At the time the lowest spot market pricing for MLC flash on the InSpectrum spot price website was $0.53, and $0.47 for TLC. According to DRAMeXchange MLC is selling for as little as $0.48.
That’s not a lot of margin for Patriot or Fry’s when you add in the cost of t Continue reading “How Cheap is Flash?”
On April 3 Toshiba celebrated the 25th anniversary of NAND flash. The technology, developed by Toshiba researcher Fujio Masuoka, was not expected to succeed, as explained in Eli Harrari’s keynote for ISSCC in February.
Toshiba said in a release that the company’s “commemoration of the 25th anniversary of the invention of NAND flash will continue throughout 2012,” and will include “notable industry events and consumer participation.”
There is certainly reason to celebrate. This technology has grown faster than any semiconductor market in history, Continue reading “NAND Flash Turns 25!”
One memory chip was so important that it was presented three times at this week’s International Solid State Circuits Conference (ISSCC) and that was the Toshiba/SanDisk 128Gb NAND flash. This chip was shown by Eli Harari in Monday’s keynote, then was featured twice in the Wednesday afternoon Nonvolatile Memories session – once by Toshiba and once by SanDisk.
The NAND chip, measuring 170.6mm², is said by both companies to be the densest NAND available. Compared to the Intel/Micron 64Gb 20nm NAND at 118mm², the device gives twice the bits in a 45% larger die area, so the companies’ claim rings true, since the only other NAND makers: Samsung and Hynix, have processes that fall far behind at 27nm and 26nm respectively.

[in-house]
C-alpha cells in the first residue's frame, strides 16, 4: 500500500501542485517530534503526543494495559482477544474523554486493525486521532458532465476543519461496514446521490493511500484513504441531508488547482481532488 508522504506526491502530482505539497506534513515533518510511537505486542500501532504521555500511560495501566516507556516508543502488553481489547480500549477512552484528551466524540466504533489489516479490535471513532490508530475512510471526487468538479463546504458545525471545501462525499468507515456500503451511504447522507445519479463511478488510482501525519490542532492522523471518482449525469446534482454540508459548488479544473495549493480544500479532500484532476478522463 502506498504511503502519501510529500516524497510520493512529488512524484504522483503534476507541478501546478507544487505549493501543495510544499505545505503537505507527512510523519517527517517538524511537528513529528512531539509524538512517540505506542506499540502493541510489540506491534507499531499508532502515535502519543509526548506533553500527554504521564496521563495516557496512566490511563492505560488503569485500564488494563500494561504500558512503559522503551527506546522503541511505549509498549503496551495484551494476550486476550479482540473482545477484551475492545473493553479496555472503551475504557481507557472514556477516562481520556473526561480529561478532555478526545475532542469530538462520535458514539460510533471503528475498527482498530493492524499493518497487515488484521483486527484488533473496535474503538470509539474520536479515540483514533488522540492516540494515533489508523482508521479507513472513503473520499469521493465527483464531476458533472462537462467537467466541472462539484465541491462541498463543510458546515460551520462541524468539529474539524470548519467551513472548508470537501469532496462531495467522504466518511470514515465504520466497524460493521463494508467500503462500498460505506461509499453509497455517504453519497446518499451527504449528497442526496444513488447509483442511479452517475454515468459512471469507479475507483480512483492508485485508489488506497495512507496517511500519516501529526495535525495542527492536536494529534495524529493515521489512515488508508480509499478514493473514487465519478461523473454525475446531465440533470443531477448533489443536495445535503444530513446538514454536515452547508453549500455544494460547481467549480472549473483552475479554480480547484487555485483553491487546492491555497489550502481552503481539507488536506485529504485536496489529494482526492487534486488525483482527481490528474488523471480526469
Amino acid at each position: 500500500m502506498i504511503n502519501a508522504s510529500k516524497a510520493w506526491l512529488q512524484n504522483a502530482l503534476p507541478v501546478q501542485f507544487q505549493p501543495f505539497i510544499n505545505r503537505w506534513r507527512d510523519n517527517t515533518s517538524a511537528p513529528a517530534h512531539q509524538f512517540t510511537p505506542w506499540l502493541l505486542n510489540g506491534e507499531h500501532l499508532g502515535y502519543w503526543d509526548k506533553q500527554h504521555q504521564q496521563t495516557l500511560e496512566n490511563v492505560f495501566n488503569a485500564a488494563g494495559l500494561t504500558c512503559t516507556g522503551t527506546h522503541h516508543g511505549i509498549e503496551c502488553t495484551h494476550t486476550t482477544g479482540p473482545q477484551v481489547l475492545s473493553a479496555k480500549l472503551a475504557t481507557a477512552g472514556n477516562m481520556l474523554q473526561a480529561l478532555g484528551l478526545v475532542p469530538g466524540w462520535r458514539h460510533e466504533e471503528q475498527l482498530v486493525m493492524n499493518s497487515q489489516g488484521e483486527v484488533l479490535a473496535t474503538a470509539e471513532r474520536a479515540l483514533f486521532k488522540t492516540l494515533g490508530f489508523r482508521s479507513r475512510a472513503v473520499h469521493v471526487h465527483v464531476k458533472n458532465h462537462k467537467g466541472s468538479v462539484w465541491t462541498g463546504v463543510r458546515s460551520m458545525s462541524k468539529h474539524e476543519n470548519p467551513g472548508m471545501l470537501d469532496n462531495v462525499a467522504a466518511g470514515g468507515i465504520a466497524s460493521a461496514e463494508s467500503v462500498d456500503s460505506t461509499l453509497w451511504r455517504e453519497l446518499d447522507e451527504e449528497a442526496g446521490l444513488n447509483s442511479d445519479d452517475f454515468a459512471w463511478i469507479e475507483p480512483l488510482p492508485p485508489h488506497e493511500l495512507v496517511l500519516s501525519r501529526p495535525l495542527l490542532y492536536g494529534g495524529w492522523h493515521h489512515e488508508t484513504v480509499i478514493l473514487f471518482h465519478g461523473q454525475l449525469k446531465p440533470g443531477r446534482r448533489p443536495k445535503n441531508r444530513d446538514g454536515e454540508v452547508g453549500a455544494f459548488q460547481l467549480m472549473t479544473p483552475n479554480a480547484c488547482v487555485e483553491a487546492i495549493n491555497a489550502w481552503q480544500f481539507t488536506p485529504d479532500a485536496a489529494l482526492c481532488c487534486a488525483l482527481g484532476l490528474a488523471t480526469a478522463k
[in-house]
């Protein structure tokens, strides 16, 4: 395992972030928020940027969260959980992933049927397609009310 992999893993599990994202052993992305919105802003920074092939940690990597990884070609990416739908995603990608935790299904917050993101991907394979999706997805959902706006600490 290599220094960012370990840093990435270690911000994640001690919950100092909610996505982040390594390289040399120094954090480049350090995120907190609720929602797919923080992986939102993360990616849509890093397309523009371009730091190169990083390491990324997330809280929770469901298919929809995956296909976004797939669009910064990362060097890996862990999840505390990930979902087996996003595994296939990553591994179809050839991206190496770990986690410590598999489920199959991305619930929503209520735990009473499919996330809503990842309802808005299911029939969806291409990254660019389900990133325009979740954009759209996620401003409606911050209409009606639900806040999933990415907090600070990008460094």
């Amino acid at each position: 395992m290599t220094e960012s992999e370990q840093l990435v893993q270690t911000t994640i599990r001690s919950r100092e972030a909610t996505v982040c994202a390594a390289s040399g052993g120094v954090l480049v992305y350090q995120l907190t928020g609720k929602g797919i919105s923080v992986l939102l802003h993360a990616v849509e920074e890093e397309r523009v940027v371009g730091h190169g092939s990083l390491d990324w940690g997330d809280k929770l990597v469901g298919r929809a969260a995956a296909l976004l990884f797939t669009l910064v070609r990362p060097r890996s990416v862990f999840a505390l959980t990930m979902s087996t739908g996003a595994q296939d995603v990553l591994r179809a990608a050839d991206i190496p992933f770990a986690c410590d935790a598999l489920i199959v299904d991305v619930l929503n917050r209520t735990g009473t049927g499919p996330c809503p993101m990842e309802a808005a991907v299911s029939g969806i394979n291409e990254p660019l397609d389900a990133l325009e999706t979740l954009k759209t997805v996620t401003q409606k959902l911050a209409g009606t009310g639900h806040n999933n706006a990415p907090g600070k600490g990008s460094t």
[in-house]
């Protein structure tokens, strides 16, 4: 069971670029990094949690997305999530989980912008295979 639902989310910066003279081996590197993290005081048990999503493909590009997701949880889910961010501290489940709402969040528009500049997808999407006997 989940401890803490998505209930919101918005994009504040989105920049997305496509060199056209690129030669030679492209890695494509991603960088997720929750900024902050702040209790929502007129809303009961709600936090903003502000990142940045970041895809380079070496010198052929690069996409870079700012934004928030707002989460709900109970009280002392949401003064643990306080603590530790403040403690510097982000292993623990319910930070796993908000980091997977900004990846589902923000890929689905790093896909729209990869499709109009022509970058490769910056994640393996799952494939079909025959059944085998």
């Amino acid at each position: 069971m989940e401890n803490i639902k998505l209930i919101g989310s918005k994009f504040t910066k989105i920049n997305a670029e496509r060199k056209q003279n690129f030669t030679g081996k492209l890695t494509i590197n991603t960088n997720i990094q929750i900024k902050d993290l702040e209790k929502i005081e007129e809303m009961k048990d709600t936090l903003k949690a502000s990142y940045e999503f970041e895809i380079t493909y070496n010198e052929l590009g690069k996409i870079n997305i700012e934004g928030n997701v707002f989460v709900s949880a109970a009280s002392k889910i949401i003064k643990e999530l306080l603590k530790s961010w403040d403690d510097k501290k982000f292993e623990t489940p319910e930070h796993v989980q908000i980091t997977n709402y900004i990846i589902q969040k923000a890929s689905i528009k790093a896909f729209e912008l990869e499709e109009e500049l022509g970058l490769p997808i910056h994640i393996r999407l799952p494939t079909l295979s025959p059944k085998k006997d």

Continue reading “Inside SanDisk’s & Toshiba’s New 128Gb NAND Chip”
The annual International Solid State Circuits Conference (ISSCC) is a gathering in which the brightest minds in semiconductors come to meet and share the results of their recent research and development efforts. This year the four keynotes at the opening plenary centered on a “Green” outlook, through Storage, Control, Computing, and Energy.
Naturally, as “The Memory Guy,” I focused all of my attention upon the storage keynote, given by SanDisk’s recently-retired CEO Eli Harari. Some of the more interesting points I came away with were: Continue reading “Harari Delivers Inspiring Keynote at ISSCC”
Macronix, a company known for its leadership in mask ROMs and low-density NOR flash has just entered the NAND flash market. This adds a new player to a very small pool of competitors: Samsung, Toshiba, SanDisk, Hynix, Intel, and Micron.
The company’s first NAND products are SLC chips of two densities: 512Mb and 1Gb. Compare this to the offerings of the market’s other participants which range up to 256Gb. Spot price tracker InSpectrum doesn’t even track pricing of densities below 4Gb!
There still seems to be a good market for these low-density parts: According to WSTS Continue reading “New NAND Player: Macronix”